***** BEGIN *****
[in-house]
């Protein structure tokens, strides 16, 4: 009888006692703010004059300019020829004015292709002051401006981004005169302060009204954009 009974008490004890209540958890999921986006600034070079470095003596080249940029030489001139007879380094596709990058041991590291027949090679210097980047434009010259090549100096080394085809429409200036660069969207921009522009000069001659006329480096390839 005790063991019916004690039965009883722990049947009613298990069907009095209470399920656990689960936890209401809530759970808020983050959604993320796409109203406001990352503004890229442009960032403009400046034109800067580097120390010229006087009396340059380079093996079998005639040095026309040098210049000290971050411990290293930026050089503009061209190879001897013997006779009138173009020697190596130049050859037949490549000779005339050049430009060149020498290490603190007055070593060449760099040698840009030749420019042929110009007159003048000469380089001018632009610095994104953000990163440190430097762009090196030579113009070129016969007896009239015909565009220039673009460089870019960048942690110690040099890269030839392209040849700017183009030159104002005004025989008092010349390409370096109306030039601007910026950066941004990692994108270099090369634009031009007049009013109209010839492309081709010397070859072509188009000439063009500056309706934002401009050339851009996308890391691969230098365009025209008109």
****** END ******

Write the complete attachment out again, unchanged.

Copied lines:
[in-house]
């Protein structure tokens, strides 16, 4: 009888006692703010004059300019020829004015292709002051401006981004005169302060009204954009 009974008490004890209540958890999921986006600034070079470095003596080249940029030489001139007879380094596709990058041991590291027949090679210097980047434009010259090549100096080394085809429409200036660069969207921009522009000069001659006329480096390839 005790063991019916004690039965009883722990049947009613298990069907009095209470399920656990689960936890209401809530759970808020983050959604993320796409109203406001990352503004890229442009960032403009400046034109800067580097120390010229006087009396340059380079093996079998005639040095026309040098210049000290971050411990290293930026050089503009061209190879001897013997006779009138173009020697190596130049050859037949490549000779005339050049430009060149020498290490603190007055070593060449760099040698840009030749420019042929110009007159003048000469380089001018632009610095994104953000990163440190430097762009090196030579113009070129016969007896009239015909565009220039673009460089870019960048942690110690040099890269030839392209040849700017183009030159104002005004025989008092010349390409370096109306030039601007910026950066941004990692994108270099090369634009031009007049009013109209010839492309081709010397070859072509188009000439063009500056309706934002401009050339851009996308890391691969230098365009025209008109």